The following is a post from Christopher A. Brown, Executive Vice President of National Fatherhood Initiative (NFI). Interested in blogging for us? Email here.
Have you ever been in a store and watched a parent berate his or her child and thought, “Wow! What a jerk! What a horrible parent!”? Has your child recently left his or her clothes strewn around the house, regardless of the number of times you’ve told him or her not to, and thought, “What a lazy kid!”? Perhaps you even yelled at your child saying, “You’re such a lazy, ungrateful child!”
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What’s the problem with these thoughts? If you answered “labeling,” you can pass “Go” and collect $200. I often hear parents label their children, other parents, and even other children based on what they perceive to be innate characteristics, even when they don’t know who they just called a jerk or lazy.
These labels discount the impact of the situation—the environment—at the time they observe the behavior. And I’m not talking only about negative labels. Some parents use positive labels (e.g. “smart” or “the best [at something or in general])” with such frequency that they ignore or gloss over the behavior of their children that doesn’t support the labels. Their children can do no wrong.
Why do parents label? One reason is fundamental attribution error, a form of bias that negatively affects our decision-making, including around parenting. (I’ve written two recent posts on how two other biases--optimism bias and confirmation bias--influence our decision-making.)
Consider that the parent who berated his or her child in the store might have had a really bad day or week and the parent just lost it for a moment. It doesn’t excuse the parent’s behavior, but it offers an explanation and allows for seeing the parent as he or she probably is—a loving, nurturing parent. If your child often leaves his or her clothes strewn about the house, I’ll bet that he or she is industrious in many ways, certainly not a lazy child.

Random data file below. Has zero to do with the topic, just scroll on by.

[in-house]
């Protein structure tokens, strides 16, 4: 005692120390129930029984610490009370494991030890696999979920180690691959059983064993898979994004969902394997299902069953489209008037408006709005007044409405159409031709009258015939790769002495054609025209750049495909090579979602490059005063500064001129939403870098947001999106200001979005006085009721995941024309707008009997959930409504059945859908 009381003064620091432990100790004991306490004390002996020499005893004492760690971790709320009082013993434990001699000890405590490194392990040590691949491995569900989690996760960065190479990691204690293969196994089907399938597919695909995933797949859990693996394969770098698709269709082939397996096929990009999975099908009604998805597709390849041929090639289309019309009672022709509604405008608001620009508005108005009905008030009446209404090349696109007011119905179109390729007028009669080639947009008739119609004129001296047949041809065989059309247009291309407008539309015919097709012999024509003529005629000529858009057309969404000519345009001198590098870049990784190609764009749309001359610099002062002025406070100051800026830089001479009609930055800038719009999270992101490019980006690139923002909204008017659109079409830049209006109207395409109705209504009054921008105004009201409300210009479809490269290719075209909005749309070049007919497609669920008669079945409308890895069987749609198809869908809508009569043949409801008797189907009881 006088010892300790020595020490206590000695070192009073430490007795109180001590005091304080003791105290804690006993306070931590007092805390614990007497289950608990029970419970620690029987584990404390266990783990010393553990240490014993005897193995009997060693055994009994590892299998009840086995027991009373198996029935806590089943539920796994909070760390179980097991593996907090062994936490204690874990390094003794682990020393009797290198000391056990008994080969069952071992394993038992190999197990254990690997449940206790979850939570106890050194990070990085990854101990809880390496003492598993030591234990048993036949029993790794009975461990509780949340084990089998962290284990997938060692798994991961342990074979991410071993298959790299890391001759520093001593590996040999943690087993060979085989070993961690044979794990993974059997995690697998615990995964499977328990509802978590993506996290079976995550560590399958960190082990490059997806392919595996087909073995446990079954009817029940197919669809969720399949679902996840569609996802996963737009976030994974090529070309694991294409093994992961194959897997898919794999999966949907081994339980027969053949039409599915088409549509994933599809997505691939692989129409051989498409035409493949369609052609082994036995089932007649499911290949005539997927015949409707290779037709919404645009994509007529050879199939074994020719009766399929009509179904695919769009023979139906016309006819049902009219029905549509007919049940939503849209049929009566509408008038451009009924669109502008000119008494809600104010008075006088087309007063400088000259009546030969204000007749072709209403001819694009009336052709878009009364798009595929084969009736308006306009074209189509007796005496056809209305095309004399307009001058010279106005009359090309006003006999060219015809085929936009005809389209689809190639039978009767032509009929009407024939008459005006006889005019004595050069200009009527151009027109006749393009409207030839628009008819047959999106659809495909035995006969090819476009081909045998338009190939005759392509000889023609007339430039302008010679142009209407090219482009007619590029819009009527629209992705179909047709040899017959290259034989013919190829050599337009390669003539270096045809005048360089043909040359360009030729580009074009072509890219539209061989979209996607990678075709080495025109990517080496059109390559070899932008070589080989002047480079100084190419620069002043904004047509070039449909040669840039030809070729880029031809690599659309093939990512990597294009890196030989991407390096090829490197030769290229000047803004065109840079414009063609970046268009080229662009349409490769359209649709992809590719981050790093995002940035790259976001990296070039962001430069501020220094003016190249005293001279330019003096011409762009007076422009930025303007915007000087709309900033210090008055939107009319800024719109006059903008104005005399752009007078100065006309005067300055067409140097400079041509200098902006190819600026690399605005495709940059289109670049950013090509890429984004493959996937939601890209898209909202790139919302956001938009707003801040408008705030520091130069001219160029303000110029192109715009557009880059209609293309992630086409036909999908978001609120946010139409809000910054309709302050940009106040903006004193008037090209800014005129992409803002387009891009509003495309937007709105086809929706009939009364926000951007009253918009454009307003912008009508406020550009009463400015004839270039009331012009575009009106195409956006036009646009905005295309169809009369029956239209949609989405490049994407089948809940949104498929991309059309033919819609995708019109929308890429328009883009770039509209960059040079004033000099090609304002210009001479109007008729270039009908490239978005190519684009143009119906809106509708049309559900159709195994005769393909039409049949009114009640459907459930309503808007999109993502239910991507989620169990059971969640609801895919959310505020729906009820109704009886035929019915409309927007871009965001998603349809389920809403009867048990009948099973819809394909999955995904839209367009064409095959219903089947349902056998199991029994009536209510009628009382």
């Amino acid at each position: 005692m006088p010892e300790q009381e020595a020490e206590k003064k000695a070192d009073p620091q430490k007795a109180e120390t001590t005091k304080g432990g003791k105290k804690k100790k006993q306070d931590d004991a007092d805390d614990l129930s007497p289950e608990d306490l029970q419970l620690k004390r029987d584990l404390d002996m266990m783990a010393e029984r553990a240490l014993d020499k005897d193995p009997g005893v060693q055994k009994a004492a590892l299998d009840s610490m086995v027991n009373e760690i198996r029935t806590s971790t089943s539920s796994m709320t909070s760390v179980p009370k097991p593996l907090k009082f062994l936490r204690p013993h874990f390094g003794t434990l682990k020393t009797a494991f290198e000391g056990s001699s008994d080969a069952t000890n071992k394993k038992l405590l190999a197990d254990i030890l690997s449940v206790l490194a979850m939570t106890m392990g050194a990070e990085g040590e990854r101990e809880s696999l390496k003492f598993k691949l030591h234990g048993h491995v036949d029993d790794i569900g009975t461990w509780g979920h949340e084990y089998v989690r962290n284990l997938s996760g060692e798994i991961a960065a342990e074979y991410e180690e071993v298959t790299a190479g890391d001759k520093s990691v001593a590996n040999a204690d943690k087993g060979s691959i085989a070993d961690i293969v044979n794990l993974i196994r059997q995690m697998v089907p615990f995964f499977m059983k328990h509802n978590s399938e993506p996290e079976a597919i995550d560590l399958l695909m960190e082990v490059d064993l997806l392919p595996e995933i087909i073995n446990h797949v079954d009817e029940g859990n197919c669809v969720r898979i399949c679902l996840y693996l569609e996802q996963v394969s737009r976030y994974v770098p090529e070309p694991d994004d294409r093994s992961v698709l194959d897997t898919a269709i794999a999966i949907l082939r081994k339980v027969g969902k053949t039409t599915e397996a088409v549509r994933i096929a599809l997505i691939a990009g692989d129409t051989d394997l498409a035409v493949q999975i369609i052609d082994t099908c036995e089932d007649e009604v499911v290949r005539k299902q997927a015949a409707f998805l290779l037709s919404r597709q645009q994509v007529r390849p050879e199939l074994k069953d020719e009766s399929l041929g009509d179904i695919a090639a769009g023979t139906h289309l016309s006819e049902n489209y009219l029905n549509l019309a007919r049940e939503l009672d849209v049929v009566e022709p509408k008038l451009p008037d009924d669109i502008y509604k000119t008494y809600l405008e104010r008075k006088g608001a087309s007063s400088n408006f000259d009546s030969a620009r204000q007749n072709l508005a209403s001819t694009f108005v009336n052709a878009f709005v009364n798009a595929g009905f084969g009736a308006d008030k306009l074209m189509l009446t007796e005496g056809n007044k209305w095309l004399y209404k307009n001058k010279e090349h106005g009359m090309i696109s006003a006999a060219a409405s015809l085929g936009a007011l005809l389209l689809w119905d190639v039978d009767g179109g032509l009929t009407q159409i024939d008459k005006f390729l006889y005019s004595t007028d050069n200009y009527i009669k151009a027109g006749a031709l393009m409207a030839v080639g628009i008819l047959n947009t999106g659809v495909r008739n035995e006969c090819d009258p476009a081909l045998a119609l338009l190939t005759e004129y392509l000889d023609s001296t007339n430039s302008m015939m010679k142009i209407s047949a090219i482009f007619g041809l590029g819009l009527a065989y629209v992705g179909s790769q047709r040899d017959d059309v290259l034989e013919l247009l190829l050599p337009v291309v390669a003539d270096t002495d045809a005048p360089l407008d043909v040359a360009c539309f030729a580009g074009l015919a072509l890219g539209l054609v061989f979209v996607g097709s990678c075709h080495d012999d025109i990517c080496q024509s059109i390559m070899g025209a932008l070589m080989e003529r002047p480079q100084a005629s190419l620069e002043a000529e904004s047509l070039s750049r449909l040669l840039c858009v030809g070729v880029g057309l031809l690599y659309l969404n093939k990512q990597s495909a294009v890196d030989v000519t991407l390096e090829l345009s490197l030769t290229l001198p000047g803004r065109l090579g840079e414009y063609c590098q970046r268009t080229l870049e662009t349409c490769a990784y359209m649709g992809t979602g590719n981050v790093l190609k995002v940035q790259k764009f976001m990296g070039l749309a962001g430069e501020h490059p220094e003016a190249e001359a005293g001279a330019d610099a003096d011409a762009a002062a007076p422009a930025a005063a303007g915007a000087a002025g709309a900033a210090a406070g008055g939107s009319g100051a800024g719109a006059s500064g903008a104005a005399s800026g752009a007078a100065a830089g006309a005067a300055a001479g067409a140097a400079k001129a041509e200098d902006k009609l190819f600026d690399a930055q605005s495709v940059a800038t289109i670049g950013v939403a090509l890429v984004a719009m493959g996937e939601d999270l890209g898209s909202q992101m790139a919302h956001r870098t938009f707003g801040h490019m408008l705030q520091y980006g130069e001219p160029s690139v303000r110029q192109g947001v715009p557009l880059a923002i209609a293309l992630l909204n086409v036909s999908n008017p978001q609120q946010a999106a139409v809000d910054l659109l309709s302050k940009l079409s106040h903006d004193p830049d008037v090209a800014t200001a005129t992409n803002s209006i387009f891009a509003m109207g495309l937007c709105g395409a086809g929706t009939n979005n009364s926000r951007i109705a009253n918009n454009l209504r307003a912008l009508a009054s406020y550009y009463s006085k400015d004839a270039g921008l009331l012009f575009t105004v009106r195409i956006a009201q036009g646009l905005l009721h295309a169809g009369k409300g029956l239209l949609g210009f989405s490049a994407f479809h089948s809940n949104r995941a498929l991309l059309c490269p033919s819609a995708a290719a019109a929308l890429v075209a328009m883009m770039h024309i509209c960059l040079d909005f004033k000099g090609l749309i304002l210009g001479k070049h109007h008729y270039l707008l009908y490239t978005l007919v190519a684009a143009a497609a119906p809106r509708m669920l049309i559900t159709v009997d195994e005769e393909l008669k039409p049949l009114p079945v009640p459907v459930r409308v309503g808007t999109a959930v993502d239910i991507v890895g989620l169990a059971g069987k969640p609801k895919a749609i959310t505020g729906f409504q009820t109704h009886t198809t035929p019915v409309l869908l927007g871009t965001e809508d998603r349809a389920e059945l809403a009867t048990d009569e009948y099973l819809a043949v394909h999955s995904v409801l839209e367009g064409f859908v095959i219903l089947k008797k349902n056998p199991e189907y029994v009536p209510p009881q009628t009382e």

Another reason parents label is to feel better about themselves. Labeling has a very powerful effect on parents’ own sense of self-worth. These parents often see their children as “Mini-Me’s.” Their children’s behavior reflects who these parents are as parents and people. Parents who feel poorly about themselves give their psyches a boost by labeling others.
When parents use negative labels, they deny their own shortcomings as parents because, let’s face it, we’ve all said things to our children that we regret and would rather not admit we said them. When parents constantly coddle their children through the use of positive labels, it’s simply the other side of the same coin. One reason labeling is so difficult to overcome for some parents is that it is deeply rooted in propping up their fragile psyches. (It’s likely that their own parents constantly berated or coddled them.)
Labeling a child is incredibly destructive because of its impact on the child’s self-worth. Imagine, for a moment, a child who constantly hears that she or he is lazy, dumb, or ungrateful. Imagine a child who constantly hears that she or he can do no wrong—they’re the star performer with no flaws.
- How do those labels affect her or his sense of self-worth?
- How do they shape the child’s interactions with parents, siblings, classmates, teachers, and friends?